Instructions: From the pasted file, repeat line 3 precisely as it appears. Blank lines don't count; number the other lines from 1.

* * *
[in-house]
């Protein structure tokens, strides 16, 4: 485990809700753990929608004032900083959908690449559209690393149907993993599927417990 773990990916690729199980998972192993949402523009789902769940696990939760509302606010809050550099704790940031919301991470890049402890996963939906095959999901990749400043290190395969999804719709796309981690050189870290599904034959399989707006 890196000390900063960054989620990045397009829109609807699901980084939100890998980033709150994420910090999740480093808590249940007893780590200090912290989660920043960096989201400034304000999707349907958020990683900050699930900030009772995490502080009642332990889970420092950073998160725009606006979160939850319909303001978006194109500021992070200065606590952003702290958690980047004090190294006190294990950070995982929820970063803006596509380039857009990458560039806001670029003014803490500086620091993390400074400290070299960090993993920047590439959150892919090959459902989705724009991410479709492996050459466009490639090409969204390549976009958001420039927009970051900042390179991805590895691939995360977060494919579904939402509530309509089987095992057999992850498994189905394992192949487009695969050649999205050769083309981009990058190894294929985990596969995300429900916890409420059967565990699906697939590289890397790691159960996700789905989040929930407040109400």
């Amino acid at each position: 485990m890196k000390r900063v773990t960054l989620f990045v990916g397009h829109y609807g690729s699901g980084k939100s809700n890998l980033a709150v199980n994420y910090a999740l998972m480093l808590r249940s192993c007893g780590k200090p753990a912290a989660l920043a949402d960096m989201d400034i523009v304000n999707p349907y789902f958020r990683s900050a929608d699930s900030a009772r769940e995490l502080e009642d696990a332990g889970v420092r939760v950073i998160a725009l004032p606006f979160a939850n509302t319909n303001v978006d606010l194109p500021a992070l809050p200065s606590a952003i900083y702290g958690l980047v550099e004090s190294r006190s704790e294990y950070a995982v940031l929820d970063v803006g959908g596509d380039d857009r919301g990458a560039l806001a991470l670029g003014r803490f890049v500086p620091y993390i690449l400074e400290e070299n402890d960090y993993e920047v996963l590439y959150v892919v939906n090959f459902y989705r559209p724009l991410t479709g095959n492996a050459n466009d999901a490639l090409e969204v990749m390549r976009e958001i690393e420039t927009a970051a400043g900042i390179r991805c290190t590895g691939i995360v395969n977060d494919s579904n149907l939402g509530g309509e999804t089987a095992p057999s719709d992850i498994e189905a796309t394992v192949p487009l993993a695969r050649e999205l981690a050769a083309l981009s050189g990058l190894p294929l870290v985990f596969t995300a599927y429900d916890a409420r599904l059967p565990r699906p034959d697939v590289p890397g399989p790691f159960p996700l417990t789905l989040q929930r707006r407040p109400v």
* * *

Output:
């Amino acid at each position: 485990m890196k000390r900063v773990t960054l989620f990045v990916g397009h829109y609807g690729s699901g980084k939100s809700n890998l980033a709150v199980n994420y910090a999740l998972m480093l808590r249940s192993c007893g780590k200090p753990a912290a989660l920043a949402d960096m989201d400034i523009v304000n999707p349907y789902f958020r990683s900050a929608d699930s900030a009772r769940e995490l502080e009642d696990a332990g889970v420092r939760v950073i998160a725009l004032p606006f979160a939850n509302t319909n303001v978006d606010l194109p500021a992070l809050p200065s606590a952003i900083y702290g958690l980047v550099e004090s190294r006190s704790e294990y950070a995982v940031l929820d970063v803006g959908g596509d380039d857009r919301g990458a560039l806001a991470l670029g003014r803490f890049v500086p620091y993390i690449l400074e400290e070299n402890d960090y993993e920047v996963l590439y959150v892919v939906n090959f459902y989705r559209p724009l991410t479709g095959n492996a050459n466009d999901a490639l090409e969204v990749m390549r976009e958001i690393e420039t927009a970051a400043g900042i390179r991805c290190t590895g691939i995360v395969n977060d494919s579904n149907l939402g509530g309509e999804t089987a095992p057999s719709d992850i498994e189905a796309t394992v192949p487009l993993a695969r050649e999205l981690a050769a083309l981009s050189g990058l190894p294929l870290v985990f596969t995300a599927y429900d916890a409420r599904l059967p565990r699906p034959d697939v590289p890397g399989p790691f159960p996700l417990t789905l989040q929930r707006r407040p109400v």